Home » Chaos in the British House of Commons over the ceasefire in the Gaza Strip

Chaos in the British House of Commons over the ceasefire in the Gaza Strip

by admin
Chaos in the British House of Commons over the ceasefire in the Gaza Strip

A sitting of the British House of Commons on Wednesday he brought to a heated debate and calls for the resignation of the speaker of the House, Lindsay Hoyle, accused of having violated the customs of parliament during the vote on a motion on the ceasefire in the Gaza Strip. The news was widely reported not only because an agitation of this kind is unusual by the standards of the House of Commons, but also because some have argued that Hoyle did it to avoid another internal crisis within the Labor Party: before become speaker, in fact, Hoyle was part of the Labor Party.

Wednesday’s session took place during a so-called “opposition day“, that is, a day in which the House of Commons discusses the topics and proposals decided by one of the opposition parties. The opposition has 20 at its disposal opposition days per year, 17 of which are allocated to the largest party, in this case the Labor Party, and 3 to the second largest, the Scottish National Party (SNP). It is a consolidated custom that all the proposals of the chosen party have priority on that day, and that amendments or any other proposals from the other opposition parties are discussed only at the end.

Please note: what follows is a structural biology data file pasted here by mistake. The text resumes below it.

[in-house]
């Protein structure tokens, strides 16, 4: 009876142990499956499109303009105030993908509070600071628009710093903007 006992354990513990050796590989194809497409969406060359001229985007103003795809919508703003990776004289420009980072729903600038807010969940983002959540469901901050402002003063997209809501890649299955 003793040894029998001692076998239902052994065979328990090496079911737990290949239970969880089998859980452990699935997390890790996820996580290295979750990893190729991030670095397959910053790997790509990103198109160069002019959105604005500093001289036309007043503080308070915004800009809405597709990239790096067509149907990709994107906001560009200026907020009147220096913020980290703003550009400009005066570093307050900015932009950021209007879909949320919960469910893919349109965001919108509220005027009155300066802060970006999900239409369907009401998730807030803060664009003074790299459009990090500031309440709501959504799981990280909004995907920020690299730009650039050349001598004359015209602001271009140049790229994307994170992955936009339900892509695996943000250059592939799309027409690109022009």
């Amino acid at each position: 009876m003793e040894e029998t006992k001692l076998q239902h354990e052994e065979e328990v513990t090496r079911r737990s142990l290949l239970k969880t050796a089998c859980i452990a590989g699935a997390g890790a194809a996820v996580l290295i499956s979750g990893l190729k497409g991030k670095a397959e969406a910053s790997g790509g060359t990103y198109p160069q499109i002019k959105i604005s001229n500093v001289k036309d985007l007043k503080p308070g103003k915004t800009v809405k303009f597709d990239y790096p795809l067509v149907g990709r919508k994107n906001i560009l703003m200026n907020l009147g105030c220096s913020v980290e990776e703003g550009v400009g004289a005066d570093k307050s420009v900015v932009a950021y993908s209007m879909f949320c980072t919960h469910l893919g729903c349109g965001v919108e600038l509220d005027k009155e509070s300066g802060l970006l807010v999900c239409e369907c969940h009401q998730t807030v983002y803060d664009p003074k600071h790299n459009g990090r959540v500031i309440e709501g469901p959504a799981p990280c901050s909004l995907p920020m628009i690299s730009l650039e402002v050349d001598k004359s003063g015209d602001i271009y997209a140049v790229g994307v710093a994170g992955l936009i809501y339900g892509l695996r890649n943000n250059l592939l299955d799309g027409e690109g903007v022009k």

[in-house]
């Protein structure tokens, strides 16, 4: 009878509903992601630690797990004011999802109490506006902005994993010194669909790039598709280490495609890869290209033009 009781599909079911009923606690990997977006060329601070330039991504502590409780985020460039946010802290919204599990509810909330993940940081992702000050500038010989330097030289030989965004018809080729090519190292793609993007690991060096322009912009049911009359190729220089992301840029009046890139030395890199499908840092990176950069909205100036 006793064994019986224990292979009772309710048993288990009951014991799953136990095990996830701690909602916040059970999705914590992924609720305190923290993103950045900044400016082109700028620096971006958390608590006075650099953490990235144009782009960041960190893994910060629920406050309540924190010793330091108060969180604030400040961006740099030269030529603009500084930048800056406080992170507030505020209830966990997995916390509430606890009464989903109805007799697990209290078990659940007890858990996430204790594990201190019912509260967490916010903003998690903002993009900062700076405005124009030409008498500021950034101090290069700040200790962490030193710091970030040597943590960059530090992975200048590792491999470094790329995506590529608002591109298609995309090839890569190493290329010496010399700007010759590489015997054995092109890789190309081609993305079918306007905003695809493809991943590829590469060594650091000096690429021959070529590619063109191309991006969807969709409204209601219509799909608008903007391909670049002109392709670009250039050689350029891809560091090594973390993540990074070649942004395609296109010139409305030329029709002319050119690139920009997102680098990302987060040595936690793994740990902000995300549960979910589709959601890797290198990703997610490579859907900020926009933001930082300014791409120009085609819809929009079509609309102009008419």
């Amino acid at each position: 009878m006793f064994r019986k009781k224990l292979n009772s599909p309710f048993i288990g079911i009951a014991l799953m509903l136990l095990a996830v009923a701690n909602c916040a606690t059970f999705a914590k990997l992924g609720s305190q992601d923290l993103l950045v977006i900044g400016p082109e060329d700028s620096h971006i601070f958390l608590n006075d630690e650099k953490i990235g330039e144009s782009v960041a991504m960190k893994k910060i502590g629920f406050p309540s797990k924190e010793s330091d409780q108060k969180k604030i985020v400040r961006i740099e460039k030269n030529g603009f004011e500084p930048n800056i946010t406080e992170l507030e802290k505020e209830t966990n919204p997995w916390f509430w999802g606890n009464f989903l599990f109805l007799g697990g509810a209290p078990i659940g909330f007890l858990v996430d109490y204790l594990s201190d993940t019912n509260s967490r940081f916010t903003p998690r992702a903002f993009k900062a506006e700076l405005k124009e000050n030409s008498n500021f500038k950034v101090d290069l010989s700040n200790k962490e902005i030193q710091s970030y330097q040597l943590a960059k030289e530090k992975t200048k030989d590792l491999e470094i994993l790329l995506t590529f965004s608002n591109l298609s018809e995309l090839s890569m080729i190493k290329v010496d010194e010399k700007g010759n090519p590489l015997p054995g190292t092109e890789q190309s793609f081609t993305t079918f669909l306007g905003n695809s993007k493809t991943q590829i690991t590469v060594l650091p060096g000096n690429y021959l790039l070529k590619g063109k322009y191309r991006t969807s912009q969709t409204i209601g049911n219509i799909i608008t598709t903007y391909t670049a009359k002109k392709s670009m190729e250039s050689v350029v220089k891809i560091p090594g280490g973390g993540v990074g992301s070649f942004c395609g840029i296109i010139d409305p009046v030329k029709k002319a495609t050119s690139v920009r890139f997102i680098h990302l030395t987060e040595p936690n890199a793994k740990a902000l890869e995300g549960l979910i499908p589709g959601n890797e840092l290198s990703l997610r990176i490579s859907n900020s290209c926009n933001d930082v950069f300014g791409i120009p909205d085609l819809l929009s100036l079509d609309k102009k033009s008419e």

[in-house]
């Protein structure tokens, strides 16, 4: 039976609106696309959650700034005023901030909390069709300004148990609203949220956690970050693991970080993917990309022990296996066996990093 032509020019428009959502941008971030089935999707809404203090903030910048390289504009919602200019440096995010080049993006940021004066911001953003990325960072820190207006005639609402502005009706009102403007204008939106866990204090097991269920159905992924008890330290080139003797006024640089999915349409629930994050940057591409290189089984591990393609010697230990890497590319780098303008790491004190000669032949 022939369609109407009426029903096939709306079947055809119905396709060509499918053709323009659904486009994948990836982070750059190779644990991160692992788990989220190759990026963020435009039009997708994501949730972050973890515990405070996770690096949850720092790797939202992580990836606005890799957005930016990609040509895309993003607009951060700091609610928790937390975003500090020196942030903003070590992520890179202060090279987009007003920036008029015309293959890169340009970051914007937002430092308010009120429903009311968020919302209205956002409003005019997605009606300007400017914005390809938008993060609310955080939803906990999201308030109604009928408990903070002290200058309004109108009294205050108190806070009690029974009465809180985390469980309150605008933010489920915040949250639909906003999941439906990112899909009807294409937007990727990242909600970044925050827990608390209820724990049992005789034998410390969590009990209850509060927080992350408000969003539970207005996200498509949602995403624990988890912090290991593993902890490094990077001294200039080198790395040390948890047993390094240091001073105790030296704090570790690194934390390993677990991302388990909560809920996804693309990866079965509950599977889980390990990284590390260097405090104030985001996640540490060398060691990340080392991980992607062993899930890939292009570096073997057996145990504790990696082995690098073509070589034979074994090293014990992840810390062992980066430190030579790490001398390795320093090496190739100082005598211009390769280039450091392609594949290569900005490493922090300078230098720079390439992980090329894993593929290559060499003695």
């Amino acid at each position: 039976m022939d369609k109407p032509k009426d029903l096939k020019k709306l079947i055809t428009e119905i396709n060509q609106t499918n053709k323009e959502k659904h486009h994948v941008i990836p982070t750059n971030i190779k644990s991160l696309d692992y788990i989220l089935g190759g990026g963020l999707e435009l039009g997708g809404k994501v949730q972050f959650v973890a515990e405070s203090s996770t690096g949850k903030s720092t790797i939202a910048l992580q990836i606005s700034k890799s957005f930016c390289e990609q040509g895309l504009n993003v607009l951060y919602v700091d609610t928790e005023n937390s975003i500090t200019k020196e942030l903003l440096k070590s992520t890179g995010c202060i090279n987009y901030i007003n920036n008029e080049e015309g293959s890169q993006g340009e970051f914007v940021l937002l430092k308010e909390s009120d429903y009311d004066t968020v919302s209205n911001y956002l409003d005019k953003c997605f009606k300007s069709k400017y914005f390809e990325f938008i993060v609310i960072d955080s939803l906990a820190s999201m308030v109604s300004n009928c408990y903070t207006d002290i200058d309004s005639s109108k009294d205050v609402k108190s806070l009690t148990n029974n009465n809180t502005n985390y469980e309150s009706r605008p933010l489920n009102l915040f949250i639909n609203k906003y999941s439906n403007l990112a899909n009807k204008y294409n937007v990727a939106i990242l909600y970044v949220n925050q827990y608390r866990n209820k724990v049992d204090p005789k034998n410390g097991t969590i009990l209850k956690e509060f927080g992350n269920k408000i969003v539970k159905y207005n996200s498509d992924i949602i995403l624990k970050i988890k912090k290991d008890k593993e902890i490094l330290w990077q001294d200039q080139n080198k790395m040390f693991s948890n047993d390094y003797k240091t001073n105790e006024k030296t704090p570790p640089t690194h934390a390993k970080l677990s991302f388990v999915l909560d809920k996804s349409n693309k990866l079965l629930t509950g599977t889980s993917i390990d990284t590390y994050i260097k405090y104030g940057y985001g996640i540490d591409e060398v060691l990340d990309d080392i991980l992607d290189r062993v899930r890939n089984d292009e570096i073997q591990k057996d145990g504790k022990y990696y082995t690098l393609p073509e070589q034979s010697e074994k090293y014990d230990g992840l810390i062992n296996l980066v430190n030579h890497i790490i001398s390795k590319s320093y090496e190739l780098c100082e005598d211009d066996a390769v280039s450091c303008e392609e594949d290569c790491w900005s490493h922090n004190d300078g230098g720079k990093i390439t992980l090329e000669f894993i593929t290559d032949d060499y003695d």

Wednesday’s session was dedicated to the proposals of the Scottish National Party, which had decided to present a motion calling for an “immediate ceasefire” in the Gaza Strip and an “end to the collective punishment of the Palestinian people”. If approved, this motion would not have been binding for the government, but it would have had an important political significance: for some time the Chamber has been trying to agree on a formula to call for a ceasefire in the Strip, without success.

See also  Launching cruise missiles, the Russian military conducts strategic deterrence training NATO: conduct nuclear deterrence exercises

The issue had become urgent given the large demonstrations that continue to be held in London and other cities in the United Kingdom in support of Palestine.

In a normal sitting, the Speaker of the House would have presented the Scottish National Party’s motion, which would then have been discussed and voted on with the other parties. However, on Wednesday Hoyle decided to give precedence to an amendment presented by the Labor Party which called for an “immediate humanitarian ceasefire”, a less incisive formula than that proposed by the Scottish party, given that it did not contain the expression “end of punishment collective of the Palestinian people.”

Hoyle said he did this so the House could express its opinion on the “widest range of proposals possible”, given the sensitivity of the topic. His critics, however, argued that he actually wanted to favor the leader of the Labor Party, Keir Starmer, a party which, as usual, Hoyle had left once elected Speaker of the Chamber: the institutional role in fact requires a neutral attitude and impartial behavior.

Lindsay Hoyle (Jessica Taylor/UK Parliament via AP)